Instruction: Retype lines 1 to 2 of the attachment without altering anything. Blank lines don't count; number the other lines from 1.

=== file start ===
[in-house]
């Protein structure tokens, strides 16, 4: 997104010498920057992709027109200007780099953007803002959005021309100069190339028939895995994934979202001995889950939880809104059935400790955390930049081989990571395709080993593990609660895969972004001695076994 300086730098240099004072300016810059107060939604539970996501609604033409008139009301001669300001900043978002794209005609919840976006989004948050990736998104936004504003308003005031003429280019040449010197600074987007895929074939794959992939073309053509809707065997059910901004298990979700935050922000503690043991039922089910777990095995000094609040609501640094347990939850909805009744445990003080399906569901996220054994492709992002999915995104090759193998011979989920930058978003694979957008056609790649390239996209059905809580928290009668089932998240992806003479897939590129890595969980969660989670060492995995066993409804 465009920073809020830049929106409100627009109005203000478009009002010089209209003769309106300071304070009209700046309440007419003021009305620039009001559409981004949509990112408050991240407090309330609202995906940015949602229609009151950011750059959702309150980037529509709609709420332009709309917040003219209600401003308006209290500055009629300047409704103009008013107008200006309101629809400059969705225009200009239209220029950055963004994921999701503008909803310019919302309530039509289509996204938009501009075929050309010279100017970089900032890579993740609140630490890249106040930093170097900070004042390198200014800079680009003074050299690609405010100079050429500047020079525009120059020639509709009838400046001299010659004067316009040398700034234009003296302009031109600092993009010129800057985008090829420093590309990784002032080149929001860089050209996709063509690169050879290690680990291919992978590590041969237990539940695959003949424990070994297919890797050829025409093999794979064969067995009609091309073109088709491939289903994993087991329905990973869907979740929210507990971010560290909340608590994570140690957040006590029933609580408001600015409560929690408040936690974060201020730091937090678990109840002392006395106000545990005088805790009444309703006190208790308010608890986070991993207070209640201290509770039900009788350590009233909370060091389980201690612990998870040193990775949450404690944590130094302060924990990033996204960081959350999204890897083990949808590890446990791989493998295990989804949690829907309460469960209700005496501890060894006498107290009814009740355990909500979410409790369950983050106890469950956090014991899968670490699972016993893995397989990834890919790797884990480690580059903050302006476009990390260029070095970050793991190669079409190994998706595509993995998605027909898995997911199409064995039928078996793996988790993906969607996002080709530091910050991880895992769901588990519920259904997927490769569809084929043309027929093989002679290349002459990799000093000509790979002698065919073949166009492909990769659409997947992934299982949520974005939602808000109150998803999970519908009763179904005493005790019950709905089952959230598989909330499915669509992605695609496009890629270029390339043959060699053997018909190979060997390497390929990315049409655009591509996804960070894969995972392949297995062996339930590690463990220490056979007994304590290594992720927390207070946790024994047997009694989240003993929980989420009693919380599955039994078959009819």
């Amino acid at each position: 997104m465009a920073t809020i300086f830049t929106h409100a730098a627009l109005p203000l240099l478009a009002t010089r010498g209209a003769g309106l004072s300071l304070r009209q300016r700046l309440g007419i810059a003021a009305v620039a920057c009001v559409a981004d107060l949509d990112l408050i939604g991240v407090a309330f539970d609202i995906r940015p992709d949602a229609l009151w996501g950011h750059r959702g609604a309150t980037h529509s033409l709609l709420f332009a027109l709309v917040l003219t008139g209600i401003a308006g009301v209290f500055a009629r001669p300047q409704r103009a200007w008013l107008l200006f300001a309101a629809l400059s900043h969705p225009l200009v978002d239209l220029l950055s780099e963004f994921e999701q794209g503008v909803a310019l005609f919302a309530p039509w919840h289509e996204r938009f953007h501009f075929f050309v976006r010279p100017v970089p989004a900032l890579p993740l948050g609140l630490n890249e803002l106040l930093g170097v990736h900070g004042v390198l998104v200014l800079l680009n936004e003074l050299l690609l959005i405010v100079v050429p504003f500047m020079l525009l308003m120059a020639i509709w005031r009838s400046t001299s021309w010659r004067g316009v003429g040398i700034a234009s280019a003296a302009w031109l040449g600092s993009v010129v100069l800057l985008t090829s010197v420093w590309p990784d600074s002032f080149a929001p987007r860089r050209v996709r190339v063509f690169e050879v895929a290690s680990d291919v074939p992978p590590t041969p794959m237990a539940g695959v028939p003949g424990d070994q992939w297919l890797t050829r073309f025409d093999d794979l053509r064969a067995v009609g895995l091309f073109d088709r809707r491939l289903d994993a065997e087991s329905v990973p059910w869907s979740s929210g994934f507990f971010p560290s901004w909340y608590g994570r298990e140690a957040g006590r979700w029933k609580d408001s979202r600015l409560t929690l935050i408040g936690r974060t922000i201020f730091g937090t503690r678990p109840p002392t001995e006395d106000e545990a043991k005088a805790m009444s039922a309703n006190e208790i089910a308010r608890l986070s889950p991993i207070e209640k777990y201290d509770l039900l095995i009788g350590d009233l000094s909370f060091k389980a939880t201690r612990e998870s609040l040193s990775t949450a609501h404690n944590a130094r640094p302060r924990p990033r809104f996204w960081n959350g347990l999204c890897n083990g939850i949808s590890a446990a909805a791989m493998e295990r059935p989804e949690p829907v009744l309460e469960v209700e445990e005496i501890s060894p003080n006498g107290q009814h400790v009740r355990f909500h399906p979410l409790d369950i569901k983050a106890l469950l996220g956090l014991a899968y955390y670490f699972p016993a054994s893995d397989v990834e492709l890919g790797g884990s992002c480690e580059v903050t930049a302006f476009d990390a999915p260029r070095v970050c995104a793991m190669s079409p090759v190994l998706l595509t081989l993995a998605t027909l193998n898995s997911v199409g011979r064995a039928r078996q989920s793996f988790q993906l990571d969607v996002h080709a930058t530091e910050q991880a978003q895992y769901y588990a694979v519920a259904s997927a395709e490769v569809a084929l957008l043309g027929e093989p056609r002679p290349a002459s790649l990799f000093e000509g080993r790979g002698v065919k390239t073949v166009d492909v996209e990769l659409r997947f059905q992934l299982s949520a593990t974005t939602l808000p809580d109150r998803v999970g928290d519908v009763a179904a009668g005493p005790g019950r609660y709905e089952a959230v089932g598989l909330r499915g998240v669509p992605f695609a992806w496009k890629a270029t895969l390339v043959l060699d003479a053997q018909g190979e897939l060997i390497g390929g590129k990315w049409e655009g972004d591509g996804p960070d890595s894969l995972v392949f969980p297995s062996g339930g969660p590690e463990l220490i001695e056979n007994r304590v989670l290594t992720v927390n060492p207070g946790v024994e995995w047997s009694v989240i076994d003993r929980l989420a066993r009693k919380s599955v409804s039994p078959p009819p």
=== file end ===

[in-house]
């Protein structure tokens, strides 16, 4: 997104010498920057992709027109200007780099953007803002959005021309100069190339028939895995994934979202001995889950939880809104059935400790955390930049081989990571395709080993593990609660895969972004001695076994 300086730098240099004072300016810059107060939604539970996501609604033409008139009301001669300001900043978002794209005609919840976006989004948050990736998104936004504003308003005031003429280019040449010197600074987007895929074939794959992939073309053509809707065997059910901004298990979700935050922000503690043991039922089910777990095995000094609040609501640094347990939850909805009744445990003080399906569901996220054994492709992002999915995104090759193998011979989920930058978003694979957008056609790649390239996209059905809580928290009668089932998240992806003479897939590129890595969980969660989670060492995995066993409804 465009920073809020830049929106409100627009109005203000478009009002010089209209003769309106300071304070009209700046309440007419003021009305620039009001559409981004949509990112408050991240407090309330609202995906940015949602229609009151950011750059959702309150980037529509709609709420332009709309917040003219209600401003308006209290500055009629300047409704103009008013107008200006309101629809400059969705225009200009239209220029950055963004994921999701503008909803310019919302309530039509289509996204938009501009075929050309010279100017970089900032890579993740609140630490890249106040930093170097900070004042390198200014800079680009003074050299690609405010100079050429500047020079525009120059020639509709009838400046001299010659004067316009040398700034234009003296302009031109600092993009010129800057985008090829420093590309990784002032080149929001860089050209996709063509690169050879290690680990291919992978590590041969237990539940695959003949424990070994297919890797050829025409093999794979064969067995009609091309073109088709491939289903994993087991329905990973869907979740929210507990971010560290909340608590994570140690957040006590029933609580408001600015409560929690408040936690974060201020730091937090678990109840002392006395106000545990005088805790009444309703006190208790308010608890986070991993207070209640201290509770039900009788350590009233909370060091389980201690612990998870040193990775949450404690944590130094302060924990990033996204960081959350999204890897083990949808590890446990791989493998295990989804949690829907309460469960209700005496501890060894006498107290009814009740355990909500979410409790369950983050106890469950956090014991899968670490699972016993893995397989990834890919790797884990480690580059903050302006476009990390260029070095970050793991190669079409190994998706595509993995998605027909898995997911199409064995039928078996793996988790993906969607996002080709530091910050991880895992769901588990519920259904997927490769569809084929043309027929093989002679290349002459990799000093000509790979002698065919073949166009492909990769659409997947992934299982949520974005939602808000109150998803999970519908009763179904005493005790019950709905089952959230598989909330499915669509992605695609496009890629270029390339043959060699053997018909190979060997390497390929990315049409655009591509996804960070894969995972392949297995062996339930590690463990220490056979007994304590290594992720927390207070946790024994047997009694989240003993929980989420009693919380599955039994078959009819």